There is so much evil, but some good people are found even there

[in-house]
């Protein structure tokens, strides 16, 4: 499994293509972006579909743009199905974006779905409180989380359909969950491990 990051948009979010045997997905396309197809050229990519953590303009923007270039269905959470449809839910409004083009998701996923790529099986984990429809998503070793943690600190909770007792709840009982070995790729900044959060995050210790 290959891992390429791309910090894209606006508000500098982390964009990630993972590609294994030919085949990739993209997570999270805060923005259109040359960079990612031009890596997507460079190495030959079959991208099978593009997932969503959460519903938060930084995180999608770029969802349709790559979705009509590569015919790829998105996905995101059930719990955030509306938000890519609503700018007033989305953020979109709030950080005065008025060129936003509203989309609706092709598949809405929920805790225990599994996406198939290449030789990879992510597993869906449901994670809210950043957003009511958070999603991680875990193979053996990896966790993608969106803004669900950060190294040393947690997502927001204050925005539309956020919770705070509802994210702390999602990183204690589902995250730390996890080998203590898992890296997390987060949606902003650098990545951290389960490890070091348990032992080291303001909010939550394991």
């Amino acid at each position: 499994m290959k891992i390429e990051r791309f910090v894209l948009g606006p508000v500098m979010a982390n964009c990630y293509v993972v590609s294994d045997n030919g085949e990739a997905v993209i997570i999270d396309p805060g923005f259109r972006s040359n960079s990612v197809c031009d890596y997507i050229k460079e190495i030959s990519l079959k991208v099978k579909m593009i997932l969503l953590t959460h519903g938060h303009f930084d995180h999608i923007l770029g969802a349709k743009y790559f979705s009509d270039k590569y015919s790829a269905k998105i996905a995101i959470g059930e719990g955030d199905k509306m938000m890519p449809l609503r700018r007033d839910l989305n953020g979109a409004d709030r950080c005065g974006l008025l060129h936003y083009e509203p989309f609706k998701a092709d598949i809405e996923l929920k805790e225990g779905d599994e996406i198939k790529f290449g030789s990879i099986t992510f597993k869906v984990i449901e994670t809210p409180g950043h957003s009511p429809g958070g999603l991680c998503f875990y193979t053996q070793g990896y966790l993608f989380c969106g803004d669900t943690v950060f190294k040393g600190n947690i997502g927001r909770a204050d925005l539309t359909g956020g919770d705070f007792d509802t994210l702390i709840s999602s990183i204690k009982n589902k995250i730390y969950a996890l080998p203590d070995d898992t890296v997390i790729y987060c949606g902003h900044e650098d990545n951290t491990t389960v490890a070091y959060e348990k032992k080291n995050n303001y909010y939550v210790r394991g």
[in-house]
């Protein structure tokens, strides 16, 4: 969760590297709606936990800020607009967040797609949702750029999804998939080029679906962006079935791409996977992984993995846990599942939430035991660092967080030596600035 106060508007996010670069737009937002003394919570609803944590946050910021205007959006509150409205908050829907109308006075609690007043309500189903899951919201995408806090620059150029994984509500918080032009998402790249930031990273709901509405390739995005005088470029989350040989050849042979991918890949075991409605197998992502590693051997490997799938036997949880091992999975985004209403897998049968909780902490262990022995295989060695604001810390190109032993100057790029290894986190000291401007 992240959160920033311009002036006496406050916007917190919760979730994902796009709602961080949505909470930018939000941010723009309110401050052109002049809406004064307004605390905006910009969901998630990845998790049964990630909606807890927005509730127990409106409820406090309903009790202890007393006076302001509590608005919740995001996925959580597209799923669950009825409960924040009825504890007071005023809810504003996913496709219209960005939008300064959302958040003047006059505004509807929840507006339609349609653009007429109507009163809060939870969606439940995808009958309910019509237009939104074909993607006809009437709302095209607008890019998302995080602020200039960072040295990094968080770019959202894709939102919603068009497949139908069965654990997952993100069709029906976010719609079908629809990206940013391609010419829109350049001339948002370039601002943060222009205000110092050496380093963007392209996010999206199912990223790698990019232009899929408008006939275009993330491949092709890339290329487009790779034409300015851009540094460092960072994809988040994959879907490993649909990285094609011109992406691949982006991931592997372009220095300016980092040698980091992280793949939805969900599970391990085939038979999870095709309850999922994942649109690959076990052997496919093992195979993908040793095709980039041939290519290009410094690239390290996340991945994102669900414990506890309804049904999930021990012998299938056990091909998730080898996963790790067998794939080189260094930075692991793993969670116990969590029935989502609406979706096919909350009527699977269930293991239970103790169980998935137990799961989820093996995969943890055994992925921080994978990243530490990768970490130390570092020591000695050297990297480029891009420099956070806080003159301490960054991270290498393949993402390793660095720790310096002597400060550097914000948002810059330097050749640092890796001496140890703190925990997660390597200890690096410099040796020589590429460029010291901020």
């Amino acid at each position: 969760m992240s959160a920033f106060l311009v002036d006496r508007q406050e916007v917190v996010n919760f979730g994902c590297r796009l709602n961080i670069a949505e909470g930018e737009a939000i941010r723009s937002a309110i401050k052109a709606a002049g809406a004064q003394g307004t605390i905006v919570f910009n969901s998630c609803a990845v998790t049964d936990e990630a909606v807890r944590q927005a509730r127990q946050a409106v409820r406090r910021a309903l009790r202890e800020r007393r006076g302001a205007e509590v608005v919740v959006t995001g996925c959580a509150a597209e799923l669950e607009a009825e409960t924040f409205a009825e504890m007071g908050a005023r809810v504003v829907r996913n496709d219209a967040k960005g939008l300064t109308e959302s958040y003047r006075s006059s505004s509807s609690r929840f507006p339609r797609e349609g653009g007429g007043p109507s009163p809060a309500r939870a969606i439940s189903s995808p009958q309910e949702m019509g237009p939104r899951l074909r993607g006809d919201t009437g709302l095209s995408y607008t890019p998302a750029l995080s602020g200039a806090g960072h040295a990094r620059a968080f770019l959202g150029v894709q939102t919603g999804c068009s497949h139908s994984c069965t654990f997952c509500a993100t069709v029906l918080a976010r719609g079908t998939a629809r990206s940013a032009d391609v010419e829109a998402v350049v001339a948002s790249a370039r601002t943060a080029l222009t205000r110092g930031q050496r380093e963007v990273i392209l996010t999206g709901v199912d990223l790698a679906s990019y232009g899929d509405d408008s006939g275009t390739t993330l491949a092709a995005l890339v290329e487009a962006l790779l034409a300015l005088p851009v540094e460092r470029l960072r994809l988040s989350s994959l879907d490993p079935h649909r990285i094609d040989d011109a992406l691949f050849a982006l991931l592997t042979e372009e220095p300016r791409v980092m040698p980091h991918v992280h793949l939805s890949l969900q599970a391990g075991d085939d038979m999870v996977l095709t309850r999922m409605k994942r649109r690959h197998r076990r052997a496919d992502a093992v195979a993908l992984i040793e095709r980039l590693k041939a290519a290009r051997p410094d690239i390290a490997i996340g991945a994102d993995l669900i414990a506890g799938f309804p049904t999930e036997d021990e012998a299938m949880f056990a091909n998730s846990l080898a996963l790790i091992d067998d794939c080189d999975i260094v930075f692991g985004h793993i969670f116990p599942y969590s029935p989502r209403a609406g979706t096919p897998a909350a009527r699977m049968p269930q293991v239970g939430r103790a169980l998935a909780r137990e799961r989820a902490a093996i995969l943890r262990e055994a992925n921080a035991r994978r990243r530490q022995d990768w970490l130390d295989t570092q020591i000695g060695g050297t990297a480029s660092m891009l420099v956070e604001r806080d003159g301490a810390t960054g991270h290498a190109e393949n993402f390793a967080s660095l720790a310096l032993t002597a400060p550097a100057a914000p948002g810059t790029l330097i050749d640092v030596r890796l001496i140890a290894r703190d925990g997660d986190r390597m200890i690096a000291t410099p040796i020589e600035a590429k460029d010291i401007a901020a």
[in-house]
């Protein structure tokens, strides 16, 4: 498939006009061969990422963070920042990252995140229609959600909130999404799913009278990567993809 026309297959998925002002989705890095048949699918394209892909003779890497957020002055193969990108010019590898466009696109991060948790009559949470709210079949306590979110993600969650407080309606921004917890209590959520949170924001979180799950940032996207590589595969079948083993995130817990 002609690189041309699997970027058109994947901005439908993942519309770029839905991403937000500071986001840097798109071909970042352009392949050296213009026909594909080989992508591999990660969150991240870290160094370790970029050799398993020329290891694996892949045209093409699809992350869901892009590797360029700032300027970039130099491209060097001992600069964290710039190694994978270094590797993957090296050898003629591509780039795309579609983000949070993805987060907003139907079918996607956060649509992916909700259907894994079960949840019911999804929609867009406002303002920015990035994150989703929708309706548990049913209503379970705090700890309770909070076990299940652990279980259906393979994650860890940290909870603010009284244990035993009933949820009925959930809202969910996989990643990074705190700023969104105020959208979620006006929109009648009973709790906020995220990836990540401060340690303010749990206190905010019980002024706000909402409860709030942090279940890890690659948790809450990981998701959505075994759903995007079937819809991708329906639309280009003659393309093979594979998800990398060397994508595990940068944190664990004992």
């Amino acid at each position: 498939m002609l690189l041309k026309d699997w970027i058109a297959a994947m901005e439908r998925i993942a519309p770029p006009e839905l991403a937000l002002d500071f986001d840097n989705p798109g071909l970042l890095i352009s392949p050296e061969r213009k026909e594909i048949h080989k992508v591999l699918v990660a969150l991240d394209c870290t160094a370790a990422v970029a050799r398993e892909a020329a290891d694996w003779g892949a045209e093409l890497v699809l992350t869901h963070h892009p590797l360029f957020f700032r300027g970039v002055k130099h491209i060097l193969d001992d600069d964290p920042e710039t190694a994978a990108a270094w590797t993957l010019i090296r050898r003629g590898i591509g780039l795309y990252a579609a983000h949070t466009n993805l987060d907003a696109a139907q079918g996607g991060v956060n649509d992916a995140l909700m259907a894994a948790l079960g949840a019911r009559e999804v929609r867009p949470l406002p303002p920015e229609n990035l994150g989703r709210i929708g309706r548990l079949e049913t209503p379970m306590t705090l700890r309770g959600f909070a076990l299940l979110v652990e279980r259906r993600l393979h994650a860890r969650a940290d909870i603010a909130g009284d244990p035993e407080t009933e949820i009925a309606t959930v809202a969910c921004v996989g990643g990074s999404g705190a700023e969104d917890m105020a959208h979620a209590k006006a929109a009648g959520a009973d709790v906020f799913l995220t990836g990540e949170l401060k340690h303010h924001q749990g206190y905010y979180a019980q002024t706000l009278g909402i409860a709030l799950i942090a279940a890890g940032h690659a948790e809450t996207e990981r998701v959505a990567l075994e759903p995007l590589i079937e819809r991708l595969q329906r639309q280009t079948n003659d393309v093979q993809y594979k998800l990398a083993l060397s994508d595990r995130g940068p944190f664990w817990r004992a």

Ivan Ljavinec was born April 18, 1923 in Volovec in the then Carpathian Ruthenia which belonged to the Czechoslovak Republic. He comes from a teacher‘s family of Greek-Catholic faith who registered themselves as Rusyn nationals. After graduation at grammar school he studied theology in Uzhhorod and he asked the bishop for an opportunity to study at a seminary abroad. In 1941 he went together with his friend to Pazmaneum in Vienna, which was the central foreign seminary of the Hungarian diocese. Universities were then closed down and they both found refuge in a Cistercian monastery Heiligenkreuz. This place became part of the Soviet occupation sector at the end of the war and Ivan‘s superior thanked God‘s Providence that he had accepted both friends. They could speak Russian and they managed to negotiate with the soldiers and the monastery Heiligenkreuz was thus saved from looting and it survived the arrival of the Red Army only with minor damages. Ivan felt great regret for the surrender of Carpathian Ruthenia to the Soviet Union. He went to Prague, where he opted for the Czechoslovak citizenship. In 1946 he completed his studies and at the same year he was ordained a priest in Prešov. He began working as a secretary of bishop Pavel Gojdič and he was involved in many other activities of the Greek Catholic Church. This church suffered persecution alongside the Roman Catholic Church. By coincidence he evaded the nationwide arrests of members of Catholic orders in 1950. The so-called Prešov sobor (assembly - transl.‘s note) was fully controlled by the Communist Party, and it declared a unification of the Greek Catholic Church with the Orthodox Church, which was subject to the Moscow Patriarchate. Parsonages and churches were transferred under the administration of Orthodox priests and the Greek Catholic faith became outlawed. Interned bishop Vasil Hopko appointed Ivan Ljavinec a general vicar and a representative of interned bishops with an extraordinary procuration and tasked him with maintaining contact among the priests and officially pardoning those priests who had signed the agreement of unification with the Orthodox Church under pressure. Ivan Ljavinec was arrested and sentenced in the trial Ljavinec and Co. in 1956 for subversion of the people‘s democratic state system. He served his sentence in the prison in Prague-Ruzyně, in Valdice and as a prisoner he also mined in the coal mines in Rtyně v Podkrkonoší. He was released in 1959. In a hopeless situation without home and employment and suffering from a lung disease he received help from friends and acquaintances. Ivan Ljavinec organized a successful petition for restoration of the Greek Catholic Church. In 1969 he was granted the state permission for ministry as a priest. He administered the Greek Catholic parish in Prague. In 1989 he became the bishopric vicar of the Greek Catholic Church in the Czech Republic. After the establishment of the Apostolic Exarchate by Pope John Paul II for Catholics of the Byzantine-Slavic rite he was ordained the first apostolic exarch. He received the bishopric ordination on March 30, 1996 in Rome. Ivan Ljavinec died on December 9, 2012.